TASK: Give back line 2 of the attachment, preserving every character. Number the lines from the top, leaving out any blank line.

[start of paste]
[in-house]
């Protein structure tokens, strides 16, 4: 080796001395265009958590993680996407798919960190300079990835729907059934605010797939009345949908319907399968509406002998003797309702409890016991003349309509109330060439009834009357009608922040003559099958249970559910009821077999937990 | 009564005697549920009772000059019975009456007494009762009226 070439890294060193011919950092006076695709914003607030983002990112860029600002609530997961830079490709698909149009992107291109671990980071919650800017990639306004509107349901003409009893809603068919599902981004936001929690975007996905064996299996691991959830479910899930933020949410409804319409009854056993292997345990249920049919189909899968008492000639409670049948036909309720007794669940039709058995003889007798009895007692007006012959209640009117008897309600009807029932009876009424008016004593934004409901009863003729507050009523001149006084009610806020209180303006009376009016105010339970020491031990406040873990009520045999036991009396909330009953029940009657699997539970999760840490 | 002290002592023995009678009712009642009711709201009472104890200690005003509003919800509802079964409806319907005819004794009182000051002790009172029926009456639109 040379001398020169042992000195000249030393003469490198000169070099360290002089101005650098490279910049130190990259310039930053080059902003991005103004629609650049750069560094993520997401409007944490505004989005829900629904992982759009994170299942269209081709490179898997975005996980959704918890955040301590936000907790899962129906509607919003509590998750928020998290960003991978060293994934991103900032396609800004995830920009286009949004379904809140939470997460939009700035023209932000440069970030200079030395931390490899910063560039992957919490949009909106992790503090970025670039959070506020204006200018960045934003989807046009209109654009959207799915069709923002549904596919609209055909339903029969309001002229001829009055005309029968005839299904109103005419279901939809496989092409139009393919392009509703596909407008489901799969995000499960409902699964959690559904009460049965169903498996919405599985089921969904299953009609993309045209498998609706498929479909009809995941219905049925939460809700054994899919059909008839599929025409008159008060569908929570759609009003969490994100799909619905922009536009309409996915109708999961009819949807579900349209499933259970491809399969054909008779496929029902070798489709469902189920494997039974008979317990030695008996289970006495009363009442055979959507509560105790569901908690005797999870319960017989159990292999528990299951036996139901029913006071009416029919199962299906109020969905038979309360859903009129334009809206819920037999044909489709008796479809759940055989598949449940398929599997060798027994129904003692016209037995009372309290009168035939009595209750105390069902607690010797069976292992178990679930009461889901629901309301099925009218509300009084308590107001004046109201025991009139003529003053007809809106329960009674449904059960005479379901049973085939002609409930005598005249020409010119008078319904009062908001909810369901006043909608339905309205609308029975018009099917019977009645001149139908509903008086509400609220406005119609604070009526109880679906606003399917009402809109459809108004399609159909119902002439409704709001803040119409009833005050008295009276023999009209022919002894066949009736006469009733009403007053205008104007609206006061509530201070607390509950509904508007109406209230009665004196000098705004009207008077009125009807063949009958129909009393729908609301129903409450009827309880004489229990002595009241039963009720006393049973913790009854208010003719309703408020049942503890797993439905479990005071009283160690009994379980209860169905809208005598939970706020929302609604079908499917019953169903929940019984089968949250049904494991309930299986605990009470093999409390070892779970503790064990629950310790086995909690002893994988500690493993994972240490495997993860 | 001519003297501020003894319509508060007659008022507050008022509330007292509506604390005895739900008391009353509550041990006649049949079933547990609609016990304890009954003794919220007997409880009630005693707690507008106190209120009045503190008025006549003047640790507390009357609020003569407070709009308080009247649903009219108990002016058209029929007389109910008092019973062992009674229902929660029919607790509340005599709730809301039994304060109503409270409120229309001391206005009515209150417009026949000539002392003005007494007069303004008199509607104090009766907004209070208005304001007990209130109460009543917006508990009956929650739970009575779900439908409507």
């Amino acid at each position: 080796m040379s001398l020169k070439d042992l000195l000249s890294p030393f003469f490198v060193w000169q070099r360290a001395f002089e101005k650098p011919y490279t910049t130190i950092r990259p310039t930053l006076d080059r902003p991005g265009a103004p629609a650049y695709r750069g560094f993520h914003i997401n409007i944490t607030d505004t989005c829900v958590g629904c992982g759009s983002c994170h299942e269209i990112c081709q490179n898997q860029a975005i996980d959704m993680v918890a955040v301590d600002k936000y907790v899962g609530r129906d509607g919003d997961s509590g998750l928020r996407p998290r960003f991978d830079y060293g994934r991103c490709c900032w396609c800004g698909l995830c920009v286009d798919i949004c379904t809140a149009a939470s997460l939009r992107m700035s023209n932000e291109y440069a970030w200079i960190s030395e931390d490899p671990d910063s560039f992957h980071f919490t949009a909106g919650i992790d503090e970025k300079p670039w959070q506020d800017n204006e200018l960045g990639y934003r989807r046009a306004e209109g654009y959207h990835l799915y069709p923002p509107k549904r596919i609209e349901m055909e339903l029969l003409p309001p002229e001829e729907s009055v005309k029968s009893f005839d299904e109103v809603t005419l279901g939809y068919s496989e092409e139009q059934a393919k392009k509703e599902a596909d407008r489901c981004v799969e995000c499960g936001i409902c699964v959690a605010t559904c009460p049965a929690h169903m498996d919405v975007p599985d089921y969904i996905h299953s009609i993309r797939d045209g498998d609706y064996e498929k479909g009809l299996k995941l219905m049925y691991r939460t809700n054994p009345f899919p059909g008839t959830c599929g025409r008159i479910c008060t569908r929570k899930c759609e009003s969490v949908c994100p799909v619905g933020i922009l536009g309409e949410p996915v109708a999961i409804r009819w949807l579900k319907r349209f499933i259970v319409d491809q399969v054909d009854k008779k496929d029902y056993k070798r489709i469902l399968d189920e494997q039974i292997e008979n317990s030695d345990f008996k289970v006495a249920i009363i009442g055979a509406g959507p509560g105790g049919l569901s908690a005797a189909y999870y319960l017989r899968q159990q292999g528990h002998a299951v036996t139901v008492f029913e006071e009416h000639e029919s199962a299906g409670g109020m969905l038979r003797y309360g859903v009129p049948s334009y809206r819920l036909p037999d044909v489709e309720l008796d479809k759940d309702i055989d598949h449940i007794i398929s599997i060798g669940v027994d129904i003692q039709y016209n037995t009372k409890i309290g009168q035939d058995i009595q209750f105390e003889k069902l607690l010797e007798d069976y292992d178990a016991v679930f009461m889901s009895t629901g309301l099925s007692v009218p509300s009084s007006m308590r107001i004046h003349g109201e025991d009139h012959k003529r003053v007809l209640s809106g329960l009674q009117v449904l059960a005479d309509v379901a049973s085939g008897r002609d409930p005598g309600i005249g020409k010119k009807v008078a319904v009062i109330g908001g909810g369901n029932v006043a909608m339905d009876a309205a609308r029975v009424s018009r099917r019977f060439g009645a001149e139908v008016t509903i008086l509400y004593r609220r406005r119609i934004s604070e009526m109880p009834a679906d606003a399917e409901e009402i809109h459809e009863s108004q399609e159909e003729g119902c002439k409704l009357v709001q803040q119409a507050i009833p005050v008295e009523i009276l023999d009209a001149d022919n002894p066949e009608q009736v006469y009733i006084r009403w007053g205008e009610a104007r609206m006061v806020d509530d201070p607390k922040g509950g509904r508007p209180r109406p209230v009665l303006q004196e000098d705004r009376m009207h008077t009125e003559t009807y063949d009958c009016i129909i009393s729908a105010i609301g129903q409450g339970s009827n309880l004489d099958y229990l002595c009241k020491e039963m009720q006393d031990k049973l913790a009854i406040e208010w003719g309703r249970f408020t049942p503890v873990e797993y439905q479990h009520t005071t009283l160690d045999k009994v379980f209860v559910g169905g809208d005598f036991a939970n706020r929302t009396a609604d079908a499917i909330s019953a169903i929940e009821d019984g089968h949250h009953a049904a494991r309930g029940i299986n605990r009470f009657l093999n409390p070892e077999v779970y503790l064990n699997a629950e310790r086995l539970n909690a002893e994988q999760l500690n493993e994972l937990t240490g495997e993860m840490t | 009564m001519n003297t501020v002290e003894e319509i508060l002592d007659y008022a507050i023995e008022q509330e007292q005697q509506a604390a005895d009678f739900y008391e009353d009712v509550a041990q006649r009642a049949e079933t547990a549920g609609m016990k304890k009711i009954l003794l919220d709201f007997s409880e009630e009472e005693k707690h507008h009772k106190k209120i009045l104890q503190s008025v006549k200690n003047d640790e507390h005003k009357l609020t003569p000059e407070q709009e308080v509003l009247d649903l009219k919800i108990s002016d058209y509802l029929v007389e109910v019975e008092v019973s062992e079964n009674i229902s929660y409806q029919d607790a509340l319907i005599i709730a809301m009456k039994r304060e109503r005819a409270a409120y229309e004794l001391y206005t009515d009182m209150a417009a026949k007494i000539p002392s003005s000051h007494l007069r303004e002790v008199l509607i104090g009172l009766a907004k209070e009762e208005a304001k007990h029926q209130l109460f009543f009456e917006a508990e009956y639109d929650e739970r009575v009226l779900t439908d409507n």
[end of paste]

């Protein structure tokens, strides 16, 4: 080796001395265009958590993680996407798919960190300079990835729907059934605010797939009345949908319907399968509406002998003797309702409890016991003349309509109330060439009834009357009608922040003559099958249970559910009821077999937990 | 009564005697549920009772000059019975009456007494009762009226 070439890294060193011919950092006076695709914003607030983002990112860029600002609530997961830079490709698909149009992107291109671990980071919650800017990639306004509107349901003409009893809603068919599902981004936001929690975007996905064996299996691991959830479910899930933020949410409804319409009854056993292997345990249920049919189909899968008492000639409670049948036909309720007794669940039709058995003889007798009895007692007006012959209640009117008897309600009807029932009876009424008016004593934004409901009863003729507050009523001149006084009610806020209180303006009376009016105010339970020491031990406040873990009520045999036991009396909330009953029940009657699997539970999760840490 | 002290002592023995009678009712009642009711709201009472104890200690005003509003919800509802079964409806319907005819004794009182000051002790009172029926009456639109 040379001398020169042992000195000249030393003469490198000169070099360290002089101005650098490279910049130190990259310039930053080059902003991005103004629609650049750069560094993520997401409007944490505004989005829900629904992982759009994170299942269209081709490179898997975005996980959704918890955040301590936000907790899962129906509607919003509590998750928020998290960003991978060293994934991103900032396609800004995830920009286009949004379904809140939470997460939009700035023209932000440069970030200079030395931390490899910063560039992957919490949009909106992790503090970025670039959070506020204006200018960045934003989807046009209109654009959207799915069709923002549904596919609209055909339903029969309001002229001829009055005309029968005839299904109103005419279901939809496989092409139009393919392009509703596909407008489901799969995000499960409902699964959690559904009460049965169903498996919405599985089921969904299953009609993309045209498998609706498929479909009809995941219905049925939460809700054994899919059909008839599929025409008159008060569908929570759609009003969490994100799909619905922009536009309409996915109708999961009819949807579900349209499933259970491809399969054909008779496929029902070798489709469902189920494997039974008979317990030695008996289970006495009363009442055979959507509560105790569901908690005797999870319960017989159990292999528990299951036996139901029913006071009416029919199962299906109020969905038979309360859903009129334009809206819920037999044909489709008796479809759940055989598949449940398929599997060798027994129904003692016209037995009372309290009168035939009595209750105390069902607690010797069976292992178990679930009461889901629901309301099925009218509300009084308590107001004046109201025991009139003529003053007809809106329960009674449904059960005479379901049973085939002609409930005598005249020409010119008078319904009062908001909810369901006043909608339905309205609308029975018009099917019977009645001149139908509903008086509400609220406005119609604070009526109880679906606003399917009402809109459809108004399609159909119902002439409704709001803040119409009833005050008295009276023999009209022919002894066949009736006469009733009403007053205008104007609206006061509530201070607390509950509904508007109406209230009665004196000098705004009207008077009125009807063949009958129909009393729908609301129903409450009827309880004489229990002595009241039963009720006393049973913790009854208010003719309703408020049942503890797993439905479990005071009283160690009994379980209860169905809208005598939970706020929302609604079908499917019953169903929940019984089968949250049904494991309930299986605990009470093999409390070892779970503790064990629950310790086995909690002893994988500690493993994972240490495997993860 | 001519003297501020003894319509508060007659008022507050008022509330007292509506604390005895739900008391009353509550041990006649049949079933547990609609016990304890009954003794919220007997409880009630005693707690507008106190209120009045503190008025006549003047640790507390009357609020003569407070709009308080009247649903009219108990002016058209029929007389109910008092019973062992009674229902929660029919607790509340005599709730809301039994304060109503409270409120229309001391206005009515209150417009026949000539002392003005007494007069303004008199509607104090009766907004209070208005304001007990209130109460009543917006508990009956929650739970009575779900439908409507």